Executive Functions

Posted: 9 Jan 2013

See all articles by Adele Diamond

Adele Diamond

University of British Columbia (UBC) - Department of Psychology

Date Written: January 2013


Executive functions (EFs) make possible mentally playing with ideas; taking the time to think before acting; meeting novel, unanticipated challenges; resisting temptations; and staying focused. Core EFs are inhibition [response inhibition (self-control—resisting temptations and resisting acting impulsively) and interference control (selective attention and cognitive inhibition)], working memory, and cognitive flexibility (including creatively thinking “outside the box,” seeing anything from different perspectives, and quickly and flexibly adapting to changed circumstances). The developmental progression and representative measures of each are discussed. Controversies are addressed (e.g., the relation between EFs and fluid intelligence, self-regulation, executive attention, and effortful control, and the relation between working memory and inhibition and attention). The importance of social, emotional, and physical health for cognitive health is discussed because stress, lack of sleep, loneliness, or lack of exercise each impair EFs. That EFs are trainable and can be improved with practice is addressed, including diverse methods tried thus far.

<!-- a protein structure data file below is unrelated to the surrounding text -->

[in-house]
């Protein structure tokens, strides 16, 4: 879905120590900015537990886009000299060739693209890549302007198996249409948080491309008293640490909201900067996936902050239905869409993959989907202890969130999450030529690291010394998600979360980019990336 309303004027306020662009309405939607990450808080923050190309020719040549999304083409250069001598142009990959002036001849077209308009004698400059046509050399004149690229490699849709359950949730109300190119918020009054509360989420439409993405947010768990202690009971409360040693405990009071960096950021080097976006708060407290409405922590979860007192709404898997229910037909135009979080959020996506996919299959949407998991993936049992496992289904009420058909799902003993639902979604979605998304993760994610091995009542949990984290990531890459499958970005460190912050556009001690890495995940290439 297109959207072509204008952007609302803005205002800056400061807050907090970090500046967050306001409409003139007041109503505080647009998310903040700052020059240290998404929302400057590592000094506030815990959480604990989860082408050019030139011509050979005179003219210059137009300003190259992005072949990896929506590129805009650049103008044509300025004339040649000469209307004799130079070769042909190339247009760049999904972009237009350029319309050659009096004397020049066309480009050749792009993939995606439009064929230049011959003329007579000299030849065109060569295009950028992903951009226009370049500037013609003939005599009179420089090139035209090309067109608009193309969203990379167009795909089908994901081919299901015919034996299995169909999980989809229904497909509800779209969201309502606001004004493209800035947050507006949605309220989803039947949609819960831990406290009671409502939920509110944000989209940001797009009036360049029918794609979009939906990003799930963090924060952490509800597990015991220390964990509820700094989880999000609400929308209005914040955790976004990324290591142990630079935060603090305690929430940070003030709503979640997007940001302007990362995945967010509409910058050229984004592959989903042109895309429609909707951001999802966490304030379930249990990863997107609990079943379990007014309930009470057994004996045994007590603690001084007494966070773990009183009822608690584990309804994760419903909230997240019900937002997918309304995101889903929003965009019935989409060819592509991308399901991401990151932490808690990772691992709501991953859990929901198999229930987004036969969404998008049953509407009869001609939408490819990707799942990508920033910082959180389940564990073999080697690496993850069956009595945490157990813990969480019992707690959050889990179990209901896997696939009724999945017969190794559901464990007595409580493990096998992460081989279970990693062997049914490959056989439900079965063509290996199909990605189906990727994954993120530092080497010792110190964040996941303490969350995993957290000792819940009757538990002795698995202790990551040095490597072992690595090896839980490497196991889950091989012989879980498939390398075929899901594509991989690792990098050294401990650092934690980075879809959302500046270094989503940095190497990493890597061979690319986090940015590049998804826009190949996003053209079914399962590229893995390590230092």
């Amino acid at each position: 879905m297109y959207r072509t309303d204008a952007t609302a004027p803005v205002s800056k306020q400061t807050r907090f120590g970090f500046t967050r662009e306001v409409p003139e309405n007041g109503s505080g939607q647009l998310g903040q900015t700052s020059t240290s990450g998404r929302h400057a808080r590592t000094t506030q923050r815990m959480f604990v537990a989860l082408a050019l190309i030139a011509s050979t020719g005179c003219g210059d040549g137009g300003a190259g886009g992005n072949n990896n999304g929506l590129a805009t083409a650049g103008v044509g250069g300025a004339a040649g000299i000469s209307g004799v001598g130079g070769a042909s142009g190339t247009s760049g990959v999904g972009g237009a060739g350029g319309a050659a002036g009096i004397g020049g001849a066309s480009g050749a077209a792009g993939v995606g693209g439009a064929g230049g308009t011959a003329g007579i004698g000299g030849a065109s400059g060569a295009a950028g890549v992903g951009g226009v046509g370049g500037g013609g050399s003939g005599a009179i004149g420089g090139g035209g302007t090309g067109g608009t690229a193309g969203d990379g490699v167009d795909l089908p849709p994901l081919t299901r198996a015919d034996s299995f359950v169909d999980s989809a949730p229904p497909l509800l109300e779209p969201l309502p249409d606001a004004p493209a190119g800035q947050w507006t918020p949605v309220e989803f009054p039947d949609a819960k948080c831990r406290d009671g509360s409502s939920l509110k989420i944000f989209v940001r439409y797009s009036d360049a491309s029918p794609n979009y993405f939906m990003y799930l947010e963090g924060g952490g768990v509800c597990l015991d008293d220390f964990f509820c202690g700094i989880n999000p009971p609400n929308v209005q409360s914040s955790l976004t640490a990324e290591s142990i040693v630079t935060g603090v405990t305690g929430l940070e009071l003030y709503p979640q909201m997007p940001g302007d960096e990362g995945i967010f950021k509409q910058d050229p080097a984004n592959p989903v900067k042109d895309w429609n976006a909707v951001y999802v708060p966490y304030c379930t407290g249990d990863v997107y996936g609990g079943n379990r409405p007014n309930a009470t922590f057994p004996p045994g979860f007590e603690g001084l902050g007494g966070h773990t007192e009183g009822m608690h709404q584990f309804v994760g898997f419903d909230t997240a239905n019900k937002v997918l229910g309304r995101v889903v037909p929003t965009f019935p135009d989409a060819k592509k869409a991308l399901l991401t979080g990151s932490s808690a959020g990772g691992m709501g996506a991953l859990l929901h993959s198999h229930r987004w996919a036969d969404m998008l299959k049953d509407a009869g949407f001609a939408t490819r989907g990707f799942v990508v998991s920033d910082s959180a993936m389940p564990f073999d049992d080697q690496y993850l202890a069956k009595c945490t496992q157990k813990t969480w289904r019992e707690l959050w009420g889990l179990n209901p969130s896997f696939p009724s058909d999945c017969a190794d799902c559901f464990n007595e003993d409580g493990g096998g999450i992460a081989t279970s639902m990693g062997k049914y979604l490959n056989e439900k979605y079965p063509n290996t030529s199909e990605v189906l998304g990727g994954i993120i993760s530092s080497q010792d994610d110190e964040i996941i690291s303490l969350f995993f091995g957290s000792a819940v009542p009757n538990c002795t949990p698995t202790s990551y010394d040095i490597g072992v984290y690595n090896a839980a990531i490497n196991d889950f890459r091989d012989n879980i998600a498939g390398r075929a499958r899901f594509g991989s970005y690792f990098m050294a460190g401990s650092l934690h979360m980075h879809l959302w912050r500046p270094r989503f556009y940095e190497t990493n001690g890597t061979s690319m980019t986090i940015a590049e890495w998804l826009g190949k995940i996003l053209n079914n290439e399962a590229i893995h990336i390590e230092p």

Suggested Citation

Diamond, Adele, Executive Functions (January 2013). Annual Review of Psychology, Vol. 64, pp. 135-168, 2013, Available at SSRN: https://ssrn.com/abstract=2198231 or http://dx.doi.org/10.1146/annurev-psych-113011-143750

Adele Diamond (Contact Author)

University of British Columbia (UBC) - Department of Psychology ( email )


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